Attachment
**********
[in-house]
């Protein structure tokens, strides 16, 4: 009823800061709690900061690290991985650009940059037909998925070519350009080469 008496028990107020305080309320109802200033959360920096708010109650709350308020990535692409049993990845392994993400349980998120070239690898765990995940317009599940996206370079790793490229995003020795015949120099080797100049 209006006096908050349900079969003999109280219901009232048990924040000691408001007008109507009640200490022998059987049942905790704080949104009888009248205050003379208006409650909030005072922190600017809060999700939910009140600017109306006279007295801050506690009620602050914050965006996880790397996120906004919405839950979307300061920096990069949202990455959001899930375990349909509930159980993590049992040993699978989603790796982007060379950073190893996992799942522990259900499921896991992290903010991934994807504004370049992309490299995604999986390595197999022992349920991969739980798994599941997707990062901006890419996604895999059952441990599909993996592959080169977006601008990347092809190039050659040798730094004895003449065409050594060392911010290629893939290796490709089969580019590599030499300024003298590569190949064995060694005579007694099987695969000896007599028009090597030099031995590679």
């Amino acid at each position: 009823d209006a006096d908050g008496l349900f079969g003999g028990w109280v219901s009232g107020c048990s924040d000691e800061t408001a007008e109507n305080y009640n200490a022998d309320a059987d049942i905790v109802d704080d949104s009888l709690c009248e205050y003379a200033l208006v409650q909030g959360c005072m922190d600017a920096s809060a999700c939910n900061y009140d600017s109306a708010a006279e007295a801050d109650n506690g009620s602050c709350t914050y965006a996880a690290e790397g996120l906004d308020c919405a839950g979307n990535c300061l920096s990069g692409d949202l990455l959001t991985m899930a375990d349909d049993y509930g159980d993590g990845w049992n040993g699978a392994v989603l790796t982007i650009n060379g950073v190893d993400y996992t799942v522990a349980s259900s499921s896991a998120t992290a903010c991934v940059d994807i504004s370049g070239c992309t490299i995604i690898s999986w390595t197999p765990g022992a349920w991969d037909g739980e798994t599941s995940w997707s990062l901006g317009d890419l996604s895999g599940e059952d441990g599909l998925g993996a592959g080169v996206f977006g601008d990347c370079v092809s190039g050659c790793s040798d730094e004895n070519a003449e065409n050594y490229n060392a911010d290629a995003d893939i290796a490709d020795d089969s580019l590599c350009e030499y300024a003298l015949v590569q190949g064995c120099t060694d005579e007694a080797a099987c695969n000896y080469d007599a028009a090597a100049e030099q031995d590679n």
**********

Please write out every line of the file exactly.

[in-house]
């Protein structure tokens, strides 16, 4: 009823800061709690900061690290991985650009940059037909998925070519350009080469 008496028990107020305080309320109802200033959360920096708010109650709350308020990535692409049993990845392994993400349980998120070239690898765990995940317009599940996206370079790793490229995003020795015949120099080797100049 209006006096908050349900079969003999109280219901009232048990924040000691408001007008109507009640200490022998059987049942905790704080949104009888009248205050003379208006409650909030005072922190600017809060999700939910009140600017109306006279007295801050506690009620602050914050965006996880790397996120906004919405839950979307300061920096990069949202990455959001899930375990349909509930159980993590049992040993699978989603790796982007060379950073190893996992799942522990259900499921896991992290903010991934994807504004370049992309490299995604999986390595197999022992349920991969739980798994599941997707990062901006890419996604895999059952441990599909993996592959080169977006601008990347092809190039050659040798730094004895003449065409050594060392911010290629893939290796490709089969580019590599030499300024003298590569190949064995060694005579007694099987695969000896007599028009090597030099031995590679």
């Amino acid at each position: 009823d209006a006096d908050g008496l349900f079969g003999g028990w109280v219901s009232g107020c048990s924040d000691e800061t408001a007008e109507n305080y009640n200490a022998d309320a059987d049942i905790v109802d704080d949104s009888l709690c009248e205050y003379a200033l208006v409650q909030g959360c005072m922190d600017a920096s809060a999700c939910n900061y009140d600017s109306a708010a006279e007295a801050d109650n506690g009620s602050c709350t914050y965006a996880a690290e790397g996120l906004d308020c919405a839950g979307n990535c300061l920096s990069g692409d949202l990455l959001t991985m899930a375990d349909d049993y509930g159980d993590g990845w049992n040993g699978a392994v989603l790796t982007i650009n060379g950073v190893d993400y996992t799942v522990a349980s259900s499921s896991a998120t992290a903010c991934v940059d994807i504004s370049g070239c992309t490299i995604i690898s999986w390595t197999p765990g022992a349920w991969d037909g739980e798994t599941s995940w997707s990062l901006g317009d890419l996604s895999g599940e059952d441990g599909l998925g993996a592959g080169v996206f977006g601008d990347c370079v092809s190039g050659c790793s040798d730094e004895n070519a003449e065409n050594y490229n060392a911010d290629a995003d893939i290796a490709d020795d089969s580019l590599c350009e030499y300024a003298l015949v590569q190949g064995c120099t060694d005579e007694a080797a099987c695969n000896y080469d007599a028009a090597a100049e030099q031995d590679n």